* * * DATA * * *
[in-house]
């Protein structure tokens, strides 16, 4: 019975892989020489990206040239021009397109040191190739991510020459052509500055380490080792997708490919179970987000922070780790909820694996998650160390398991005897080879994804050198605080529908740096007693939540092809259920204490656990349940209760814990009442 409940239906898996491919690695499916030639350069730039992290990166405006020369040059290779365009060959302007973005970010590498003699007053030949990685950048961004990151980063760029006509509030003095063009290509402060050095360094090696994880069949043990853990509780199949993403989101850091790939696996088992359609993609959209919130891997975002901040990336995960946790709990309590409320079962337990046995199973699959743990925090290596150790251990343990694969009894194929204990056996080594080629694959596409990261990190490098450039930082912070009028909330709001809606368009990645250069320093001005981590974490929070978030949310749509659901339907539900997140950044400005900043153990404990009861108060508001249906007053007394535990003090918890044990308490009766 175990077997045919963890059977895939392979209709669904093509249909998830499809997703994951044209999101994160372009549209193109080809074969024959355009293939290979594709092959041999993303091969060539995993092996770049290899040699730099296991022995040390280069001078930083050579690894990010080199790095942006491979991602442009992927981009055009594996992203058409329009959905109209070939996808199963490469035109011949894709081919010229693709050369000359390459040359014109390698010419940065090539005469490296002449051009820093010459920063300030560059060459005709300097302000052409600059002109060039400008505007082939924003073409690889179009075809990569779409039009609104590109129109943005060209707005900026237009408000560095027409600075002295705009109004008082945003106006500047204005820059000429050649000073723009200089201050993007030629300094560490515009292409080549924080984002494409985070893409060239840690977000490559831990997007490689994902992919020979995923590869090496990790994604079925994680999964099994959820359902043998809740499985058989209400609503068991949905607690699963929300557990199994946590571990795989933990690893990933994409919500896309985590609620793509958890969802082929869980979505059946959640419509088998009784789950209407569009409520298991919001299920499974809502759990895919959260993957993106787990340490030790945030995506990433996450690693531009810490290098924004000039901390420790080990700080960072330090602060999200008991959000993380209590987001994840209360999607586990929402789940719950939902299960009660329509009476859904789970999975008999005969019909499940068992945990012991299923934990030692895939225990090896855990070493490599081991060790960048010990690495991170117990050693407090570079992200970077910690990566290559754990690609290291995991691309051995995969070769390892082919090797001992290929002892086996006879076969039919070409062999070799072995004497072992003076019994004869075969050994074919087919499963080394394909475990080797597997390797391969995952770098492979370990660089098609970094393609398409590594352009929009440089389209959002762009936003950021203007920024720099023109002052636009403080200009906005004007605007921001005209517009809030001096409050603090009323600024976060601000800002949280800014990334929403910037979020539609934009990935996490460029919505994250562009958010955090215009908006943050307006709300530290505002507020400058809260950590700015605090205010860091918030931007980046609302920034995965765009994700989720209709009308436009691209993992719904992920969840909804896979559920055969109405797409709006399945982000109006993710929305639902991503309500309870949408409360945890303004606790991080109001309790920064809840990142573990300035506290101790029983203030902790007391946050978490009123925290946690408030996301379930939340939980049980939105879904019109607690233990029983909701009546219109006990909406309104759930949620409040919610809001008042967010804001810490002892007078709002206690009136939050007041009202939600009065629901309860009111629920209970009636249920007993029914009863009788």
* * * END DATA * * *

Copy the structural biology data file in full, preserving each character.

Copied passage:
[in-house]
């Protein structure tokens, strides 16, 4: 019975892989020489990206040239021009397109040191190739991510020459052509500055380490080792997708490919179970987000922070780790909820694996998650160390398991005897080879994804050198605080529908740096007693939540092809259920204490656990349940209760814990009442 409940239906898996491919690695499916030639350069730039992290990166405006020369040059290779365009060959302007973005970010590498003699007053030949990685950048961004990151980063760029006509509030003095063009290509402060050095360094090696994880069949043990853990509780199949993403989101850091790939696996088992359609993609959209919130891997975002901040990336995960946790709990309590409320079962337990046995199973699959743990925090290596150790251990343990694969009894194929204990056996080594080629694959596409990261990190490098450039930082912070009028909330709001809606368009990645250069320093001005981590974490929070978030949310749509659901339907539900997140950044400005900043153990404990009861108060508001249906007053007394535990003090918890044990308490009766 175990077997045919963890059977895939392979209709669904093509249909998830499809997703994951044209999101994160372009549209193109080809074969024959355009293939290979594709092959041999993303091969060539995993092996770049290899040699730099296991022995040390280069001078930083050579690894990010080199790095942006491979991602442009992927981009055009594996992203058409329009959905109209070939996808199963490469035109011949894709081919010229693709050369000359390459040359014109390698010419940065090539005469490296002449051009820093010459920063300030560059060459005709300097302000052409600059002109060039400008505007082939924003073409690889179009075809990569779409039009609104590109129109943005060209707005900026237009408000560095027409600075002295705009109004008082945003106006500047204005820059000429050649000073723009200089201050993007030629300094560490515009292409080549924080984002494409985070893409060239840690977000490559831990997007490689994902992919020979995923590869090496990790994604079925994680999964099994959820359902043998809740499985058989209400609503068991949905607690699963929300557990199994946590571990795989933990690893990933994409919500896309985590609620793509958890969802082929869980979505059946959640419509088998009784789950209407569009409520298991919001299920499974809502759990895919959260993957993106787990340490030790945030995506990433996450690693531009810490290098924004000039901390420790080990700080960072330090602060999200008991959000993380209590987001994840209360999607586990929402789940719950939902299960009660329509009476859904789970999975008999005969019909499940068992945990012991299923934990030692895939225990090896855990070493490599081991060790960048010990690495991170117990050693407090570079992200970077910690990566290559754990690609290291995991691309051995995969070769390892082919090797001992290929002892086996006879076969039919070409062999070799072995004497072992003076019994004869075969050994074919087919499963080394394909475990080797597997390797391969995952770098492979370990660089098609970094393609398409590594352009929009440089389209959002762009936003950021203007920024720099023109002052636009403080200009906005004007605007921001005209517009809030001096409050603090009323600024976060601000800002949280800014990334929403910037979020539609934009990935996490460029919505994250562009958010955090215009908006943050307006709300530290505002507020400058809260950590700015605090205010860091918030931007980046609302920034995965765009994700989720209709009308436009691209993992719904992920969840909804896979559920055969109405797409709006399945982000109006993710929305639902991503309500309870949408409360945890303004606790991080109001309790920064809840990142573990300035506290101790029983203030902790007391946050978490009123925290946690408030996301379930939340939980049980939105879904019109607690233990029983909701009546219109006990909406309104759930949620409040919610809001008042967010804001810490002892007078709002206690009136939050007041009202939600009065629901309860009111629920209970009636249920007993029914009863009788």